bit in here but really well talk about color yeah? What color is the light on me now? White it's white are I see our eyes are very, very good at att at interpreting color and actually ignoring color because right now I'm gonna walk over there I'm gonna walk over there, okay? We're the reason I'm walking over here this is white light well, what color is this light it's yellow it's a little bit yellow but it's yellow compared to that right? What color is this like? This is white light as well if these if these lights weren't on this would be white light as well right we are eye sees but I mean when you see this light on my hand here you say that's white light but it's a warmer white lights in this cool like so so color has a lot of emotional effect and and so color is yeah that's number two that's really important? Okay number three what's another what's another one in color temperature we'll talk about color temperature a little bit later right now I would talk about color right now I'm looking at your shirts you've got a maroon shirt on that that shirt is being hit by white light but what's bouncing back is that shirt is absorbing everything but that color magenta it's absorbing the green it's absorbing yellow and it's sending back so so really color temperature will talk about a little later, but right now I'm talking about color so there that lights in our eyes right now we're looking over here that this is this we're calling this blue we're calling this white that's that's like a warmer white we're calling that yellow that back wall is maybe purple light okay what's another quality of like direct and indirect I like those terms so I want to I don't know what you tell me what you mean by him and maybe well maybe I'll come up with a different turn well sometimes ah a room like this one is litte directly where the light is shining on the subject and other times the perimeter of the room is lit and the light reflects off the walls and hits the subject okay, so you're saying reflected light in direct light yeah diffuse okay, well, I prefer that okay let's talk about that I'm gonna call this it's hard to I've never come up with a word I really love for this I'm going to call it the quality of the light but but the parameters are are on it hard or soft we call it hard or soft and you called it focus or defused okay what is the light that's hitting me right now? Is this hard? This is hard, lighter soft light why why do you think it's hard? Because I see like a reflection pretty hard reflection that because I'm bald okay that's not what we're actually it's his funny what you're saying look at the light that's on the front of me okay that's soft but this is soft light okay why do we know it's soft like the shadows they're very diffused if I see if I put my hand here you can't see the shadows of my hand on here even if I put if I put something bigger you know if I put this this bigger square thing here you're not saying three shadows were very diffused they're not very hard they have very soft edges whereas if you look on the floor here if you look on the floor the shadow that's made by this from here from that light back there that backlight what is that that's a hard light that's the hard light you're talking about the light this here from the front is very diffused and it's soft but this light is a hard light you can see how hard the edges on the floor there okay well we will show those in much more quality good we're getting through this really fast what's the last one can anyone take a guess on the last one? No saturation would be with color direct direction thank you. Wow you guys were great. Okay, okay fantastic. I just want to show you it's interesting the order you got them and I think it's the same order that I wrote them down and all right, give yourselves an extra point let's, talk about these just a little bit. I'm going to show you what we're talking about this learning to see here. Let's, let's. Go look at a bunch of slides next and we're gonna analyze the lighting in all these in all these photographs. Um, but, uh, intensity. For now, we'll just use brighter, darker whatever color will talk, it will use the color quality hardened soft. Um, I think we'll get a feeling for that. Basically, I don't think I really need to show you this yet with pulling out a light. But if I were to put a light here and we were to turn off these lights and it was a hard light, the shadows on my nose, if it was coming from over here, you can follow the shadows here to know exactly where the light is coming from. But the shadows would be very hard shadows where's right now, they're not hard shadows. There were quite soft if I were to look at if you stay looking forward, ok, if you could stay looking forward. So right now I'm looking on shot, and I'm going to move this camera over here this way. I don't have to move any lights. You can see that the light that's coming from this backlight up here on may is hitting him on this angle and you can see that it's making a hard shadow on his nose turn your turn your turn your head just a little bit can you see see the shadows growing as he's turning his head that way that's ah hard shadow right whereas if I just blocked this light for a second well there's only hard light on him okay so but where is if if on the other hand is that okay okay on the other hand if you look at me there's no hard light on me now so all the shadows on my nose are even if I come forward they're soft right it's nothing hard like that okay so so we're going to be able to figure out the direction by following the shadows the other place we can see the direction is if we look in somebody's eye right if the um if I move right over to here and I'm only lit by here you should only see a little catch light in my eye in this upper corner right you shouldn't see anything from over here right and mayo and one of the other one over there from that light so if I block that land on me he should only see the cat's light here um when we talk about direction let's use this let's use the clock okay. Okay so so when we when we look at light were going to say where's the light coming from you guys are going to come up with the direction of it okay um let's make sure that this let's see that let's see if this is bright enough for you guys to see without darkening the room okay so this is ahh furniture a shot of furniture for a catalogue all right um whenever you shooting product shots you really want to make the product look good um one of the things I've learned in shooting furniture is that you really have to get the camera back as far as you can so you can shoot on a long lens otherwise the furniture kind of gets distorted like it would with a wide angle but in a really situation this might not be as lit is this it might have more contrast there might be more shadow here right but where is wei talk about um we'll just go we'll talk about this a little bit later but there's a there's a term that we use in lighting both in photography and in film lighting called a she life does anyone know what the key light is? Anyone heard that term before it's like I mean like it's where you think the light is coming from you never you never really it's very rare that you see something with just one light yes, sometimes we do but when there's a key light it's the light that you think it's coming from so where would you say and usually it's the brightest light where would you say the key light is coming from in this talking about this using this direction well the chandelier is one of the objects this for sale in here it would make sense it would make sense that it be lit from the chandelier if you were doing a nighttime scene but this is kind of supposed to be more of a daytime scene so there would be light coming in from outside you know it's not just uh so where is the key light what's the brightest light where do you think the main light is coming from? Very close yeah three may be a little bit higher than three maybe two thirty or something it's a little bit higher you can see you can follow those shadows off of the off of the chairs by looking so it's coming from over here it's coming really from the side isn't it it's not coming from the front at all right it's coming from the side because it's hitting this it's hitting this chair but not the back of the chair it's hitting this corner of this chair but not the front of this chair there's another light hitting that but that's the main light that would be the brightest light in there right does ever to see that and let's talk about some of the other things what's what's the so that would be an intensity that would be the brightest uh what would the color on that light be white maybe a slightly warm slightly warm okay the direction we talked at the quality of it is it hard or soft it's soft the reason you see cem cem blacker shadows over here is because that's very close to the to the source teo what's classing the shadow as you get through but it's pretty soft yeah go ahead what about the top of the shelf to the right the shadow going to the right yeah this is this down there ok so what's that from that's from another light that's from a film like right on the field like that that's the same light that is that is lighting the backs of these chairs if that light wasn't there these chairs would be black you wouldn't get to see the work on the show you wouldn't get to see the bow or anything like that so yeah thats right so there's another there's another light that's probably a little bit harder than this light but it's not is bright this is the brighter one where is that coming from the direction like well where is it coming from? You follow that line up nine or ten I would say closer to ten all right it's over here on the side but you notice that in order to build contrast into this I didn't like this from the front if I let it from the front a lot of these shadows would be gone I want to keep the three dimensionality of it and the further there's something called on access right on access off exits the accesses the relationship between the camera and the subject right now if I'm standing in front of alex's camera right here I'm totally on access all right if I were the light from behind alex's camera the lighting would be very flat because it would cover all the shadows it would take away the shadows but if I move over and if I start coming over to where the light is no longer directly overhead I'm starting to get much more three dimensional quality as the light comes more from the side it's showing much more through because of the shadows they're giving me that so I want to show the volume of these pieces I want to show that they look good but I also want to show I want to have them feel texture and the texture the texture comes from the shadows all right if I light it all from the front very soft then I'm getting rid of the shadows when do we like things very soft from the front let's be more specific when do we really like things? Soft big sources from the front portrait portrait of specifically people specifically more specific than a certain type of person anchors that's one yeah, usually, but let's go even more specific. The older someone is the women. If you ever say if you ever look at a few ever looking any fashion photography, everybody is always lit very much directly right from the front there's no shadows in it. They don't want to see any wrinkles. They want any you know let's, look at the next one. So here. What are the lights again? We'll use these four things. Nine o'clock, nine o'clock. Well, we didn't really talk about how far back this light is coming. Are you talking about which play are you talking about? The light that's on the, uh left side. The right side of their color. Let's, talk about the wait. Okay, so this like it's here? All right. Well, I don't think it's coming from nine o'clock that's not what I see. I see you're okay. We're talking let's talk about this. The back light that's blue, right? We'll talk about that one after let's talk about the main light. The front like that's on them. Where is that coming from? Does anyone know? Maybes five I think it's coming from this side I'm looking I'm trying to look at the uh I'm trying maybe not that low I don't know it's like I'm looking at these these glasses the shadows from the glasses maybe it's actually coming from a little higher maybe it's coming from like like two o'clock teo I look at that look at that you see the little pin on your eye I think it's coming from a little bit higher there but but but you can definitely split it but it's a fairly soft light right it's hard to tell it's soft it's hard to tell and this this light from outside is blue right all right that's a color temperature thing that we'll talk about when we get through these slides we'll talk about that a little bit okay but this light is definitely brighter than this life right the back light is brighter you can see his blue on her hair hey where's this light coming from on what little describe it the sun okay it is coming from the sun are light two o'clock what time of day is this? I think if we turned off the lights in here we got you could I see it looks different from when your off access maybe get a little bit closer to access for you guys because I see it gets a little bit little bright when it gets off access close toe the sun going down so maybe at sunset there's, no question, it's on. So how do we know it's, sunset, the color, the color? Yeah, we've we've learned this from our life, that the color gets the sun gets warm when it gets close to the horizon, or in the morning, the angle and the angle, and, yeah, the angle. So we know that it's, the sun there's, no question that we know it's a son. How do we know? It's the sun, the shadows throughout satire, you can see the hard sun shadow there on her nose, but because of that, we know we can just follow this nose.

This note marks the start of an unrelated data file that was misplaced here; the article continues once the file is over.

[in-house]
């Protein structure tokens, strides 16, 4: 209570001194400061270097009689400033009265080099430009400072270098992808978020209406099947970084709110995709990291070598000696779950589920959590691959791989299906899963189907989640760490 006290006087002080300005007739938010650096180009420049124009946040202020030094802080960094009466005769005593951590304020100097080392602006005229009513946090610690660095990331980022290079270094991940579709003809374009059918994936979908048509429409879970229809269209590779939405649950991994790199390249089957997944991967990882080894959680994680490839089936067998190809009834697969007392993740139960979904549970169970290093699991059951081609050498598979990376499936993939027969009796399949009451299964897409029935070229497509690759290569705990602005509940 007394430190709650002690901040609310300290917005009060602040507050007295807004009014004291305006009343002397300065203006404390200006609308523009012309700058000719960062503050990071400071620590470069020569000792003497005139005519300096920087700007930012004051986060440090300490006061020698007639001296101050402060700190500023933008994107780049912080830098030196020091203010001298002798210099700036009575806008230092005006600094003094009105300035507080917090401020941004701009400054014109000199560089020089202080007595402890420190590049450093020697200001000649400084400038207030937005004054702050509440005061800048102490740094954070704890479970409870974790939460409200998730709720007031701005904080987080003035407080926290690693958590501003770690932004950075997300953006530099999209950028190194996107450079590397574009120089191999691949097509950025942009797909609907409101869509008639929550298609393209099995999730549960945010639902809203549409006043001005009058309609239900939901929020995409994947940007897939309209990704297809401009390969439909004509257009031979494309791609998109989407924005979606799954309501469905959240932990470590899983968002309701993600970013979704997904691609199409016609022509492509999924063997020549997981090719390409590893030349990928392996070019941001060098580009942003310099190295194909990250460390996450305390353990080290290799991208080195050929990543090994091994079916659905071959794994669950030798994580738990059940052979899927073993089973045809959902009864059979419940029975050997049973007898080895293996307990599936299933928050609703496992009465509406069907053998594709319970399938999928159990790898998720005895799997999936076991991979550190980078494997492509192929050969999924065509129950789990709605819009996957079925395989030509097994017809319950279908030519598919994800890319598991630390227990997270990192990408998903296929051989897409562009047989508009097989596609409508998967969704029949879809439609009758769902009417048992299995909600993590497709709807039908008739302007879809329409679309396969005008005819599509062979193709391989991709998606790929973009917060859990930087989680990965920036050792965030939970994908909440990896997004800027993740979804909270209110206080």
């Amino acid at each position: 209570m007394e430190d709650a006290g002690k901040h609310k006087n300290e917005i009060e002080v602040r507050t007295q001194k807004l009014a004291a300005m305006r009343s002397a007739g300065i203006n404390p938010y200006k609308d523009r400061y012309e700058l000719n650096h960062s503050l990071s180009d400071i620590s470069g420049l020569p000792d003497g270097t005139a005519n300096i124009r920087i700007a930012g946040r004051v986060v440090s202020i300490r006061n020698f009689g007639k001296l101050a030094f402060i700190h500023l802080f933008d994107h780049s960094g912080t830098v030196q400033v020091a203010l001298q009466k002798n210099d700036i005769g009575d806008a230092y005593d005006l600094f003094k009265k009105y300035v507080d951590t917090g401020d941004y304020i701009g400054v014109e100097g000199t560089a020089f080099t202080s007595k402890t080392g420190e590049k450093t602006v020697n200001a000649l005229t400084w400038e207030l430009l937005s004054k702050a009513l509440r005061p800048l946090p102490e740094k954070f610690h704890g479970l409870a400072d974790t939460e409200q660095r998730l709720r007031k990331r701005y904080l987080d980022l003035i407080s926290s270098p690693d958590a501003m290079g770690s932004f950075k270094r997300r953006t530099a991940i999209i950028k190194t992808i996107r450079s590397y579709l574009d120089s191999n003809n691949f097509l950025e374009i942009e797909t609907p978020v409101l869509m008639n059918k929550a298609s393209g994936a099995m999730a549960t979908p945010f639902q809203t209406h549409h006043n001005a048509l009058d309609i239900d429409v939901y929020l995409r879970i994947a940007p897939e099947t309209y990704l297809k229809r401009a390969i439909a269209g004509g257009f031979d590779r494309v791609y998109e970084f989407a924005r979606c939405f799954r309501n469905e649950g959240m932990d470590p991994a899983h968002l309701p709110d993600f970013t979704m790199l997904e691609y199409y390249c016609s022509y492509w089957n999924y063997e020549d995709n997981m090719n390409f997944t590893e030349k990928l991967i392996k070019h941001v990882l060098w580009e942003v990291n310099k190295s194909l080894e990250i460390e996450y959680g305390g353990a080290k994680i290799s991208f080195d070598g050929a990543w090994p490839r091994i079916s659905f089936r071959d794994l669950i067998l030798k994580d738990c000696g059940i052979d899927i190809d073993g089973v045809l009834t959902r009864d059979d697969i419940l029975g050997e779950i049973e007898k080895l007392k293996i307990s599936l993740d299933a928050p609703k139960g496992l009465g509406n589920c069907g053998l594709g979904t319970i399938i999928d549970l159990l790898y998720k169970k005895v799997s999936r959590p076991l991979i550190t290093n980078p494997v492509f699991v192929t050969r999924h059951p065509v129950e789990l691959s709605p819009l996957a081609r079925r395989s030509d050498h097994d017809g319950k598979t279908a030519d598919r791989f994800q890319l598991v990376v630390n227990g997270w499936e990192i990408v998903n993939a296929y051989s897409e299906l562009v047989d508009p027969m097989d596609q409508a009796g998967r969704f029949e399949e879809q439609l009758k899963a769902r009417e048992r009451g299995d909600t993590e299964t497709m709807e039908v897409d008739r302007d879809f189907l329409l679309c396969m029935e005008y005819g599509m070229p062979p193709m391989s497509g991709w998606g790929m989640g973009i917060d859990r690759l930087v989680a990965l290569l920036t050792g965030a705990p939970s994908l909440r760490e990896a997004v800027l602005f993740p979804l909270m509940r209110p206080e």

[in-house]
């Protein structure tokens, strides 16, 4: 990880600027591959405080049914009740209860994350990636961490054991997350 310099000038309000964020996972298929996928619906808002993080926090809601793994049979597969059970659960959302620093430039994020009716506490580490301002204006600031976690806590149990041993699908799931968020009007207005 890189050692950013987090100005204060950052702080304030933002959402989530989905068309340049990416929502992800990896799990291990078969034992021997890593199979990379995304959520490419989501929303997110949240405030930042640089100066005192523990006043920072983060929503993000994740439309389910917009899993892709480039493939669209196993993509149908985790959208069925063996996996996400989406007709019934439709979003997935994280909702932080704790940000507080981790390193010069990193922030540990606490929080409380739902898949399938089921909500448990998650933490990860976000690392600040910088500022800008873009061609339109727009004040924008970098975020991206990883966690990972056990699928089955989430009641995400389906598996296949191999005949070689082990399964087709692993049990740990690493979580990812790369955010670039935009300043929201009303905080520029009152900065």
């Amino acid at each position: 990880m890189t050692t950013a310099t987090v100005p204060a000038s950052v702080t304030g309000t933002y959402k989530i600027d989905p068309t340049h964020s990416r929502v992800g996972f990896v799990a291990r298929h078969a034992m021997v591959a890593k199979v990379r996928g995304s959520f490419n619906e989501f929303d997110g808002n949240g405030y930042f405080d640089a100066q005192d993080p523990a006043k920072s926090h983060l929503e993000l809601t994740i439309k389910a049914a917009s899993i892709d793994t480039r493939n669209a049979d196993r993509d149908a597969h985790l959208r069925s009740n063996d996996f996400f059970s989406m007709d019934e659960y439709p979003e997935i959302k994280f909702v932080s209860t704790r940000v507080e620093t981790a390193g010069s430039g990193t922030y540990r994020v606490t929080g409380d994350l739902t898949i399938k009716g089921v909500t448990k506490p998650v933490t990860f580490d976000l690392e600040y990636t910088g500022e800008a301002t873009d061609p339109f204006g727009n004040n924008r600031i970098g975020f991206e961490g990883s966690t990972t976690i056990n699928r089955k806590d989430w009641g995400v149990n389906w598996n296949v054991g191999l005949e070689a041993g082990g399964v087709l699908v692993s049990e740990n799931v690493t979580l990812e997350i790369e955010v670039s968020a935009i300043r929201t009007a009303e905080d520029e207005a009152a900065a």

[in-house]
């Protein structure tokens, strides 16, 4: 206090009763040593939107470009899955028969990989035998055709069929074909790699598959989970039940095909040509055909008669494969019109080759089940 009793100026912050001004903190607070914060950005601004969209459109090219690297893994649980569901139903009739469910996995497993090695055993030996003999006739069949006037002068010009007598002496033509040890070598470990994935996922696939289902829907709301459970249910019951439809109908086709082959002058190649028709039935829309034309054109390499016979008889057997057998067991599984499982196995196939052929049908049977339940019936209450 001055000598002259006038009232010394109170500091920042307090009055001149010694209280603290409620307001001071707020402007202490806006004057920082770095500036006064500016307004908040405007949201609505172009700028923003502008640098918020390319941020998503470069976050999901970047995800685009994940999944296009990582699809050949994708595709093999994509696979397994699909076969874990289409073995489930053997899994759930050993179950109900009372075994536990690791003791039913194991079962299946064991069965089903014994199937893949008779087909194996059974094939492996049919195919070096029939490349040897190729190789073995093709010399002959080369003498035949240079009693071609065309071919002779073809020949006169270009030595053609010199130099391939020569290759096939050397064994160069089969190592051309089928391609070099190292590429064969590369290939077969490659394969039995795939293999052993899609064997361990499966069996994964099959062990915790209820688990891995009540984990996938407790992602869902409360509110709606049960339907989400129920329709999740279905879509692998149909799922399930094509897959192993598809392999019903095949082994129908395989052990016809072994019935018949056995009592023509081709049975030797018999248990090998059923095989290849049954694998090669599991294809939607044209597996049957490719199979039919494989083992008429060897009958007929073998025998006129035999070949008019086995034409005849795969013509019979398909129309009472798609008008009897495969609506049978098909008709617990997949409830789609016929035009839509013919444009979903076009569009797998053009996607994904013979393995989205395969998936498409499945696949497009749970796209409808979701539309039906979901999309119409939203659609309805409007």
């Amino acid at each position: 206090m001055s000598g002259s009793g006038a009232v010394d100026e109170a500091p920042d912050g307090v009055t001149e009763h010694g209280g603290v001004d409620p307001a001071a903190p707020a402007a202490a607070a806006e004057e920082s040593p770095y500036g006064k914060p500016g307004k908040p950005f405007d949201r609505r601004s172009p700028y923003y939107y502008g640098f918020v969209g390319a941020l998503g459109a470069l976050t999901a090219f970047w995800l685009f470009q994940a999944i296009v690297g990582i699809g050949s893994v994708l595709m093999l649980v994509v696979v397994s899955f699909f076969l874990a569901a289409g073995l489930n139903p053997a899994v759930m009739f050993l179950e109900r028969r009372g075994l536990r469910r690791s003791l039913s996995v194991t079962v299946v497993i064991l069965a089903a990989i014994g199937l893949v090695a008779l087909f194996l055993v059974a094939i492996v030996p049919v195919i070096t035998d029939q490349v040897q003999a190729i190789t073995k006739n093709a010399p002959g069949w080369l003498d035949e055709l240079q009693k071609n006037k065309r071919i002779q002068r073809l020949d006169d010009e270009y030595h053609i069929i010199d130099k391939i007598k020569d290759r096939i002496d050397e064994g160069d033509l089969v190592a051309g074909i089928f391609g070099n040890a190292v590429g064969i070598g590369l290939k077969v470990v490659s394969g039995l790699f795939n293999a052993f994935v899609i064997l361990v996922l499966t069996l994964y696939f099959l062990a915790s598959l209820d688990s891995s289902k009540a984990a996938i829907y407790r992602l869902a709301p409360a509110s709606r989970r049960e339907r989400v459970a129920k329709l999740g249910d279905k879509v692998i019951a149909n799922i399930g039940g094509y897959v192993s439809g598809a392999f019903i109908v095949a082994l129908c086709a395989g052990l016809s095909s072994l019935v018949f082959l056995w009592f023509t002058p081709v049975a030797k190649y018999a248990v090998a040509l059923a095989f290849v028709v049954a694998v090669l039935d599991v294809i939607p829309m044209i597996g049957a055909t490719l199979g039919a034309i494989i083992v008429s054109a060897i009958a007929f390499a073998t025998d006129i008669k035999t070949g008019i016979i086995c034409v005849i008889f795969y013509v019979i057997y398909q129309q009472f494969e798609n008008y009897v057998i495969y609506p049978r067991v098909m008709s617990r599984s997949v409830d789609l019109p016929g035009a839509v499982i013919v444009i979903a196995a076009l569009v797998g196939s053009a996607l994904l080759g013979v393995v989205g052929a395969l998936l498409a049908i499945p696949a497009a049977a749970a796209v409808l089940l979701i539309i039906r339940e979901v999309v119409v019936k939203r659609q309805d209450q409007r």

Class Description

Young filmmakers are often taught to de-prioritize lighting. They are told that lighting takes too much time, money, and expertise to have any profound effect on their work. Lighting for Film: Simple not Plain with Bill Megalos changes that.

In Lighting for Film, Bill will show you how to light technically, instinctually, and cinematically. You will learn how to light for both interior and exterior work and how the simplest lighting techniques can produce the most dramatic effects. You’ll learn how to:

  • Produce story-altering lighting effects with minimal equipment
  • Light for both of interior and exterior content
  • Choose instruments that suit your budget and filming goals

Bill will teach professional lighting techniques you can use on your own or with a crew that defy the everyday budget and common-wisdom of filmmakers having to tell a story "in the dark."

Reviews

a Creativelive Student
 

This is a wonderful class with a very knowledgeable and experienced instructor. It starts with the principles you need to understand and then walks you through the process of actually doing the work on set. You can see what it takes to accomplish the work. I will be watching this over and over to let it all soak in. Thank you Bill for putting this together.

Abel Riojas
 

great class! i've struggled with proper lighting and he broke it down in a matter of minutes. very simple and easy to understand. i would recommend this to someone that is still trying to find their "voice"